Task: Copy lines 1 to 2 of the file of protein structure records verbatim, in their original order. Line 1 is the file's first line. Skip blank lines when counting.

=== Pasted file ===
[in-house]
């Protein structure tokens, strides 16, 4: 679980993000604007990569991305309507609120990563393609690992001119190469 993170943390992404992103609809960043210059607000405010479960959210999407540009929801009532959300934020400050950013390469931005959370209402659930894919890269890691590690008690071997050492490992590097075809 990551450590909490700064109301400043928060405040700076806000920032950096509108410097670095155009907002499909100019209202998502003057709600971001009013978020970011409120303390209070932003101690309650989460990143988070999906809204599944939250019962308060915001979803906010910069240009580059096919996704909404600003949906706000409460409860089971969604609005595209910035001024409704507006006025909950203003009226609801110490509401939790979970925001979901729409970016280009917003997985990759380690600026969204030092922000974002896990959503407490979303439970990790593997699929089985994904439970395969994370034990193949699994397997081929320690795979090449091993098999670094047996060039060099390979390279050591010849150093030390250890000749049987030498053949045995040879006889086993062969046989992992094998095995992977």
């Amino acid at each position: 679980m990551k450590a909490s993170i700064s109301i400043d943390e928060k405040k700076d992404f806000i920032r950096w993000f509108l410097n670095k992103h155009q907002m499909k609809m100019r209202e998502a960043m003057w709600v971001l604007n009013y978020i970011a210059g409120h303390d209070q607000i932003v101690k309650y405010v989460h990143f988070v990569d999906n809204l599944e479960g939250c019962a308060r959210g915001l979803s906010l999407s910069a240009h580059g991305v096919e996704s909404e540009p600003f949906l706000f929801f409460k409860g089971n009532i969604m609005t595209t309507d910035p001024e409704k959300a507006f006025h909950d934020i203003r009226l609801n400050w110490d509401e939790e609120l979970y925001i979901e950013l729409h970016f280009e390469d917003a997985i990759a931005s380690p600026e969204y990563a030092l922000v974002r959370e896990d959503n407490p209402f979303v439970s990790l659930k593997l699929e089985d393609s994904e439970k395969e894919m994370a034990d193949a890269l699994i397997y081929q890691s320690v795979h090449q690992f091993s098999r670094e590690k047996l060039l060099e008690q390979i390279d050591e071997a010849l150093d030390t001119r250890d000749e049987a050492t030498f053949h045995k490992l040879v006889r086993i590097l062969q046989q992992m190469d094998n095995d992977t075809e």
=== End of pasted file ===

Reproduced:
[in-house]
């Protein structure tokens, strides 16, 4: 679980993000604007990569991305309507609120990563393609690992001119190469 993170943390992404992103609809960043210059607000405010479960959210999407540009929801009532959300934020400050950013390469931005959370209402659930894919890269890691590690008690071997050492490992590097075809 990551450590909490700064109301400043928060405040700076806000920032950096509108410097670095155009907002499909100019209202998502003057709600971001009013978020970011409120303390209070932003101690309650989460990143988070999906809204599944939250019962308060915001979803906010910069240009580059096919996704909404600003949906706000409460409860089971969604609005595209910035001024409704507006006025909950203003009226609801110490509401939790979970925001979901729409970016280009917003997985990759380690600026969204030092922000974002896990959503407490979303439970990790593997699929089985994904439970395969994370034990193949699994397997081929320690795979090449091993098999670094047996060039060099390979390279050591010849150093030390250890000749049987030498053949045995040879006889086993062969046989992992094998095995992977």